What is ReScript?

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ReScript is a rebranding of BuckleScript that is trying to embrace the JS side of things rather than OCaml. Reason, formally ReasonML, and BuckleScript has been around for a few years. Reason is a programming language that leveraged OCaml and JavaScript to offer an easy to learn syntax for JavaScript developers and offer some strong type guarantees. BuckleScript is used to produce JavaScript and offer a set of useful libraries. The idea of ReScript is to consolidate these tools into something a little more coherent so as a developer you’re not trying to figure out how OCaml, BuckleScript and Reason fit together.

Why the rebrand?

The ReScript team summed it up on their blog post. The idea is to aim for a more unified experience. Reason still exists but ReScript aims to embrace the JS ecosystem and optimise for that use case versus the in-between JavaScript and OCaml. What this means in practice is an easier to understand brand. ReScript is a language that produces JavaScript and is strongly typed. That’s the selling point and that’s what the rebrand is trying to convey. It’s for developers looking for something beyond JavaScript in a more functional style than TypeScript. ReScript is shedding the cognitive load of the tools on which it relies.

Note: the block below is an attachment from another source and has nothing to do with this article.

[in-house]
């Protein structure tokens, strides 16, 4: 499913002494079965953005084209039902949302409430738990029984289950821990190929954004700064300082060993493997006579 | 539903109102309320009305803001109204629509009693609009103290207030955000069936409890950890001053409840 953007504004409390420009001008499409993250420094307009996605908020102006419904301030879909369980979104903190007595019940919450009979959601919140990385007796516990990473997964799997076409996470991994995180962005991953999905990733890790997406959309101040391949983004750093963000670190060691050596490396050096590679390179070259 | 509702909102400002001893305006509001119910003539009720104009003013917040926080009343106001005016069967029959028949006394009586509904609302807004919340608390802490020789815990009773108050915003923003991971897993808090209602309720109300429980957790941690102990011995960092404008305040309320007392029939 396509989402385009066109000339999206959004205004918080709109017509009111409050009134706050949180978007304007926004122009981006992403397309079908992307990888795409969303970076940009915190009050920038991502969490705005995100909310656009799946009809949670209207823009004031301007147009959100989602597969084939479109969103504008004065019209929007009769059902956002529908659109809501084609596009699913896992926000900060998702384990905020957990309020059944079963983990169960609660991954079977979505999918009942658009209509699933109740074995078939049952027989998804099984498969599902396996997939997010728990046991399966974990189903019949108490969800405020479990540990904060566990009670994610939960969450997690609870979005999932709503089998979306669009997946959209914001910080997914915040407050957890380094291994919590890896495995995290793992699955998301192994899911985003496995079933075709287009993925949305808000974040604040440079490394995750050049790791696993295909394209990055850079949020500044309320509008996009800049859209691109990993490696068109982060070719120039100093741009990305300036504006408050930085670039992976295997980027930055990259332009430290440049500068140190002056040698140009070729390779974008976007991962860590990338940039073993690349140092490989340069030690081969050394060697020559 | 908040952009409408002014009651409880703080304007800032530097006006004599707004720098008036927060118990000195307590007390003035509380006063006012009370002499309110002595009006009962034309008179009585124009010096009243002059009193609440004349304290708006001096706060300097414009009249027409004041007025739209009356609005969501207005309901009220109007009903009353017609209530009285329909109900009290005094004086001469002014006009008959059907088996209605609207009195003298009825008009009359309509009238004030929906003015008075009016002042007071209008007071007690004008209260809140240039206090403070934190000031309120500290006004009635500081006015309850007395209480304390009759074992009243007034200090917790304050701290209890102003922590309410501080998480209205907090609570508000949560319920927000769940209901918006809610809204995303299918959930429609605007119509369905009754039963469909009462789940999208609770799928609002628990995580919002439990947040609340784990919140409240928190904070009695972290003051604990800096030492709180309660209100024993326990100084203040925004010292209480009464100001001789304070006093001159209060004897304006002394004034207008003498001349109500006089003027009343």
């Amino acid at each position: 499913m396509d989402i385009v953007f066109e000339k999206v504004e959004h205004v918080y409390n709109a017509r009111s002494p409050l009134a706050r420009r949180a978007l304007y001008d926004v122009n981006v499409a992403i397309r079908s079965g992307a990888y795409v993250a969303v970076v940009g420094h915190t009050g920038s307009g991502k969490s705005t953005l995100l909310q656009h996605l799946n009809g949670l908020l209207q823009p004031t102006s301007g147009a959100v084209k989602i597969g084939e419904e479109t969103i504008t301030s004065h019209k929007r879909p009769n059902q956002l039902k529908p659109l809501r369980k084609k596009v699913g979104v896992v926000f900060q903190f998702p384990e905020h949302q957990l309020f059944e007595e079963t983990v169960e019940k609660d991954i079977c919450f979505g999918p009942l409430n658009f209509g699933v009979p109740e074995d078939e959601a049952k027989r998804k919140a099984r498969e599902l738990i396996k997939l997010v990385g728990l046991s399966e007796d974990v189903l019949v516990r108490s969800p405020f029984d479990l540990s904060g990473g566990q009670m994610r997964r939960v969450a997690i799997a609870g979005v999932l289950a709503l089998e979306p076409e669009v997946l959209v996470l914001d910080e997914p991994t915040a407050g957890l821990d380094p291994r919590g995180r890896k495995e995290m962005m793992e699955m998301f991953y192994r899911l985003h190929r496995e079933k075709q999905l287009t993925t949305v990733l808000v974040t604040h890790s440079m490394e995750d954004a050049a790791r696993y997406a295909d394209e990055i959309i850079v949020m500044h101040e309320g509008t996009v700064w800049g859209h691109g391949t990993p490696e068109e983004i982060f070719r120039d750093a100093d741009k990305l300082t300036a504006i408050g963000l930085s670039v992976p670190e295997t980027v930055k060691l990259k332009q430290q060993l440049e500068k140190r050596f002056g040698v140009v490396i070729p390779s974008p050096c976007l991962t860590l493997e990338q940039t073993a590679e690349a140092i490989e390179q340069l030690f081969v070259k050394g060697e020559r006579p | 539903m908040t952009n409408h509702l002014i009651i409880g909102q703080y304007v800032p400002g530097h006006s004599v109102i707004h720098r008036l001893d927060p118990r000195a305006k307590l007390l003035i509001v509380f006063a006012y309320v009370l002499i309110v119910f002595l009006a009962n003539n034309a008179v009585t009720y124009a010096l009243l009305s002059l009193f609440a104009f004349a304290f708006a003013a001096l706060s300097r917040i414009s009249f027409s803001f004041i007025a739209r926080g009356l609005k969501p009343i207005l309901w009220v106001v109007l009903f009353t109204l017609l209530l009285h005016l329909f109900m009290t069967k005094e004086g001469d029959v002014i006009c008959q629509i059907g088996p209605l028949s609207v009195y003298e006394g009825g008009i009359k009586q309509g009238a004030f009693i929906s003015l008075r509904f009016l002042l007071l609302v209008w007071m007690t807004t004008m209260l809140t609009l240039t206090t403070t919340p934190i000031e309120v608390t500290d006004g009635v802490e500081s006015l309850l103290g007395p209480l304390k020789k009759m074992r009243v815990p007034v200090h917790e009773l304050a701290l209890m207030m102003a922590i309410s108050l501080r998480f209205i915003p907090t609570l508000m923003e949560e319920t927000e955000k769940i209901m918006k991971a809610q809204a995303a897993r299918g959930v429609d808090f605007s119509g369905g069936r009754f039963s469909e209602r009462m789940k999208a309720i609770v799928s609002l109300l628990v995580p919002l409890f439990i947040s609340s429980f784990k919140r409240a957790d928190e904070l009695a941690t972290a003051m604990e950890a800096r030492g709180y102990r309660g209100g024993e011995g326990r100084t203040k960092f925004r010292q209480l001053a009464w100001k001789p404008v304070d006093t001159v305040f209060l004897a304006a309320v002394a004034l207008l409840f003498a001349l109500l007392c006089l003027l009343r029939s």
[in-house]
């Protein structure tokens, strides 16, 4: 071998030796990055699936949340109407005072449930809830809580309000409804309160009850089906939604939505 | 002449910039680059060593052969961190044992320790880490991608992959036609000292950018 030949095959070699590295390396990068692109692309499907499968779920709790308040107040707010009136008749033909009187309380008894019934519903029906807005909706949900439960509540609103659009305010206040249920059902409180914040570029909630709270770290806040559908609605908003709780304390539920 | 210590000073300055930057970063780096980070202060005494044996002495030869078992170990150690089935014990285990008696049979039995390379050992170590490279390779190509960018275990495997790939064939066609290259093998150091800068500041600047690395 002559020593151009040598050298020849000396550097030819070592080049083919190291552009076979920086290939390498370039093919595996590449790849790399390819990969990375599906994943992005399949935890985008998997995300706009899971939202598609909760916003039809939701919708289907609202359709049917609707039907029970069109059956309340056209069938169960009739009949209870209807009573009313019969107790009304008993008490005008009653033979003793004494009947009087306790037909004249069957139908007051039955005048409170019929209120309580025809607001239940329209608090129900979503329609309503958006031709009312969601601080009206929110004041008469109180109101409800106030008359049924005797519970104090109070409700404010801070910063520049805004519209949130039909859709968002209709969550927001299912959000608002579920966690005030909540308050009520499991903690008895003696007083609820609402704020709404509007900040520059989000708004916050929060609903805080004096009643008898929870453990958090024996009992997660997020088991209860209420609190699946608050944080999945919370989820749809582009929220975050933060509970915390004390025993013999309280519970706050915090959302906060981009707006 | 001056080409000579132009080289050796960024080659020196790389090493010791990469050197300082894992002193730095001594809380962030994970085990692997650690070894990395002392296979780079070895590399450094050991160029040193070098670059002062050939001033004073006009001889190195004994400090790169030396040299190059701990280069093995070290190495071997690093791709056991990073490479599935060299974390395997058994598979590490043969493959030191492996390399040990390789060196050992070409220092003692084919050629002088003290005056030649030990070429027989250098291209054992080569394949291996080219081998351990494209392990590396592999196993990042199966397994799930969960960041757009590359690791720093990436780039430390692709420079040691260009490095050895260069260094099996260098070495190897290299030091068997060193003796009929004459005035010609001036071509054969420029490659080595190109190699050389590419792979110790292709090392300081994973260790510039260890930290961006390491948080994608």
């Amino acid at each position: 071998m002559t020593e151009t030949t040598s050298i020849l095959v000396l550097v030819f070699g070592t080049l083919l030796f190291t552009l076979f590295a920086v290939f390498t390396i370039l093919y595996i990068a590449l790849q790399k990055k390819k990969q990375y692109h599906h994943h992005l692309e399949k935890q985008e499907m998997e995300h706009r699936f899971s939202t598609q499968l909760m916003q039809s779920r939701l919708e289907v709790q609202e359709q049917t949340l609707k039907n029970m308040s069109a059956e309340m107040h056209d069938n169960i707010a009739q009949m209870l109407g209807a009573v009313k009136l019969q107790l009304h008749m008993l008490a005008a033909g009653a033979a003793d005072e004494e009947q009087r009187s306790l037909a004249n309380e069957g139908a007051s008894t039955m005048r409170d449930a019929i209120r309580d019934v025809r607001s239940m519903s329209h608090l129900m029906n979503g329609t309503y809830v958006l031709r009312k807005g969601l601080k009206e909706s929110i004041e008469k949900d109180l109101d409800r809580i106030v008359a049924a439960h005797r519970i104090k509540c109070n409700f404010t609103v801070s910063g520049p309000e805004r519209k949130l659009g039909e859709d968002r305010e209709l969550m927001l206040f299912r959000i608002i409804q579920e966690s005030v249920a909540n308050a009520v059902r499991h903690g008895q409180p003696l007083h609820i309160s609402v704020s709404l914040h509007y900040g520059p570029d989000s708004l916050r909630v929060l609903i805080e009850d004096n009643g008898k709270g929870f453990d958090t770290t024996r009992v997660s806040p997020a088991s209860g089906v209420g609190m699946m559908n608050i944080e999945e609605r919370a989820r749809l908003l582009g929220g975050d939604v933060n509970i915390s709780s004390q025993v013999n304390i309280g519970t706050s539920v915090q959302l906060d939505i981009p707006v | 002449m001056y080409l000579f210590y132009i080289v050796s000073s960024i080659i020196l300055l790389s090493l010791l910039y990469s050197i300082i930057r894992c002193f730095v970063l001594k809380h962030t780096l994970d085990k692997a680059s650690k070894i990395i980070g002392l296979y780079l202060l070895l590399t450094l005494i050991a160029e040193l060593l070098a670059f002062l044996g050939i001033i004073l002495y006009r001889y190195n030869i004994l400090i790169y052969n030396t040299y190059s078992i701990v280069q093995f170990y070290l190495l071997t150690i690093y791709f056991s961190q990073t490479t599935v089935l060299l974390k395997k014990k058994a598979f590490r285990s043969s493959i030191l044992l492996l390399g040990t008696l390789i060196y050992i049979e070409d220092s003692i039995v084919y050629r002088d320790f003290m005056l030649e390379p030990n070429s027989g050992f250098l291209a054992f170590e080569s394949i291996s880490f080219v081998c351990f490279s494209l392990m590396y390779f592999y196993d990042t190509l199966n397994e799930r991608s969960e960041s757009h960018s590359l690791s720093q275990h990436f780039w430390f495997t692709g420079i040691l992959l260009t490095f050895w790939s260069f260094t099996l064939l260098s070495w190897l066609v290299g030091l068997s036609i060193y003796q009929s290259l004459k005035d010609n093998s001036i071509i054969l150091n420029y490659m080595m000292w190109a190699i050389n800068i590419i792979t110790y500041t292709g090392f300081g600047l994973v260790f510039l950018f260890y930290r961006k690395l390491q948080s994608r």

What does ReScript look like?

Right now, it looks a lot like Reason but as time progresses, that’s likely to change. It’s embracing the a syntax that is more comfortable than Reason for JavaScript devs.

Let’s take a look at three samples of code.


module Button = {
  let make = (~count: int) => {
    let times = switch count {
    | 1 => "once"
    | 2 => "twice"
    | n => Belt.Int.toString(n) ++ " times"
    let msg = "Click me " ++ times

    <button> {msg->React.string} </button>

As a JavaScript developer who uses React, this isn’t too challenging to understand what’s going on. We’re making a button component that shows how many times the button has been clicked which comes through as a prop called count.


module Button = {
  let make = (~count: int) =>
      let times =
        switch (count) {
        | 1 => "once"
        | 2 => "twice"
        | n => Belt.Int.toString(n) ++ " times"
      let msg = "Click me " ++ times;

      <button> msg->React.string </button>;

The Reason syntax is quite similar to ReScript but there are a few more square brackets and semicolons. Not too bad.

JavaScript (Generated)

import * as React from "react";

function Playground$Button(Props) {
  var count = Props.count;
  var times = count !== 1 ? (
      count !== 2 ? String(count) + " times" : "twice"
    ) : "once";
  var msg = "Click me " + times;
  return React.createElement("button", undefined, msg);

var Button = {
  make: Playground$Button

export {
  Button ,

This is the generated JavaScript. It’s readable, if you were writing it by hand you’d probably opt for JSX but it’s not obfuscated and you can follow what’s going on.


import * as React from "react";